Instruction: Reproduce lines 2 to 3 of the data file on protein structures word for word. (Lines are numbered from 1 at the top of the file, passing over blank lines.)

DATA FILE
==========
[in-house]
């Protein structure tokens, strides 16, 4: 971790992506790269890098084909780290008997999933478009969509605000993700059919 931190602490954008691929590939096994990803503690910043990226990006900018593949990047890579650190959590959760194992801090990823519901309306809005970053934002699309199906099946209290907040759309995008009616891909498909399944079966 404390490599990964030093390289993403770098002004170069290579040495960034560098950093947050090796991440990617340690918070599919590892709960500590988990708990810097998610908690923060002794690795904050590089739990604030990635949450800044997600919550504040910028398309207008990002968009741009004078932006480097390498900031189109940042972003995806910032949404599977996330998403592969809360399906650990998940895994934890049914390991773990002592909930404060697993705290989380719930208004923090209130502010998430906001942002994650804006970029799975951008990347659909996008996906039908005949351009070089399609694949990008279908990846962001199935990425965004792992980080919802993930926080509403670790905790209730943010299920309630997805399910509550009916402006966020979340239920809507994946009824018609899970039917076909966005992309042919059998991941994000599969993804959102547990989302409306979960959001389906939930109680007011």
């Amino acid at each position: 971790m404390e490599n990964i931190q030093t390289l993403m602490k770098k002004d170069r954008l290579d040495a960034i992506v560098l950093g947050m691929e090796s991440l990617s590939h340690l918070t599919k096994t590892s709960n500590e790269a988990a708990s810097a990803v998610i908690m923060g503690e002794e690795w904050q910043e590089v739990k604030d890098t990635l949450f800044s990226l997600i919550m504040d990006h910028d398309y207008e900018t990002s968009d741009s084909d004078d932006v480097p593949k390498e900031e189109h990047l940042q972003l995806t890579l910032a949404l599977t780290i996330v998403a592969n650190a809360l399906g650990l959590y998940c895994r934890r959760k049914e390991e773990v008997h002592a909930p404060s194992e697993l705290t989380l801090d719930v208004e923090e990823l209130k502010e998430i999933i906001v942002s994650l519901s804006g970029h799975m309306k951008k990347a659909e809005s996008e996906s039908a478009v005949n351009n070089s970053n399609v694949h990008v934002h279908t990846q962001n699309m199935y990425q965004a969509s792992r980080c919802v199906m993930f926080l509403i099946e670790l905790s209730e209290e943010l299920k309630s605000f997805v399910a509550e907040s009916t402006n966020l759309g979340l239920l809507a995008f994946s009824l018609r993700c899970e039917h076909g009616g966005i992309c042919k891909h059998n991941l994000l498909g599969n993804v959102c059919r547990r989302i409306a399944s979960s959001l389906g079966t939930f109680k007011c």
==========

């Protein structure tokens, strides 16, 4: 971790992506790269890098084909780290008997999933478009969509605000993700059919 931190602490954008691929590939096994990803503690910043990226990006900018593949990047890579650190959590959760194992801090990823519901309306809005970053934002699309199906099946209290907040759309995008009616891909498909399944079966 404390490599990964030093390289993403770098002004170069290579040495960034560098950093947050090796991440990617340690918070599919590892709960500590988990708990810097998610908690923060002794690795904050590089739990604030990635949450800044997600919550504040910028398309207008990002968009741009004078932006480097390498900031189109940042972003995806910032949404599977996330998403592969809360399906650990998940895994934890049914390991773990002592909930404060697993705290989380719930208004923090209130502010998430906001942002994650804006970029799975951008990347659909996008996906039908005949351009070089399609694949990008279908990846962001199935990425965004792992980080919802993930926080509403670790905790209730943010299920309630997805399910509550009916402006966020979340239920809507994946009824018609899970039917076909966005992309042919059998991941994000599969993804959102547990989302409306979960959001389906939930109680007011």
């Amino acid at each position: 971790m404390e490599n990964i931190q030093t390289l993403m602490k770098k002004d170069r954008l290579d040495a960034i992506v560098l950093g947050m691929e090796s991440l990617s590939h340690l918070t599919k096994t590892s709960n500590e790269a988990a708990s810097a990803v998610i908690m923060g503690e002794e690795w904050q910043e590089v739990k604030d890098t990635l949450f800044s990226l997600i919550m504040d990006h910028d398309y207008e900018t990002s968009d741009s084909d004078d932006v480097p593949k390498e900031e189109h990047l940042q972003l995806t890579l910032a949404l599977t780290i996330v998403a592969n650190a809360l399906g650990l959590y998940c895994r934890r959760k049914e390991e773990v008997h002592a909930p404060s194992e697993l705290t989380l801090d719930v208004e923090e990823l209130k502010e998430i999933i906001v942002s994650l519901s804006g970029h799975m309306k951008k990347a659909e809005s996008e996906s039908a478009v005949n351009n070089s970053n399609v694949h990008v934002h279908t990846q962001n699309m199935y990425q965004a969509s792992r980080c919802v199906m993930f926080l509403i099946e670790l905790s209730e209290e943010l299920k309630s605000f997805v399910a509550e907040s009916t402006n966020l759309g979340l239920l809507a995008f994946s009824l018609r993700c899970e039917h076909g009616g966005i992309c042919k891909h059998n991941l994000l498909g599969n993804v959102c059919r547990r989302i409306a399944s979960s959001l389906g079966t939930f109680k007011c």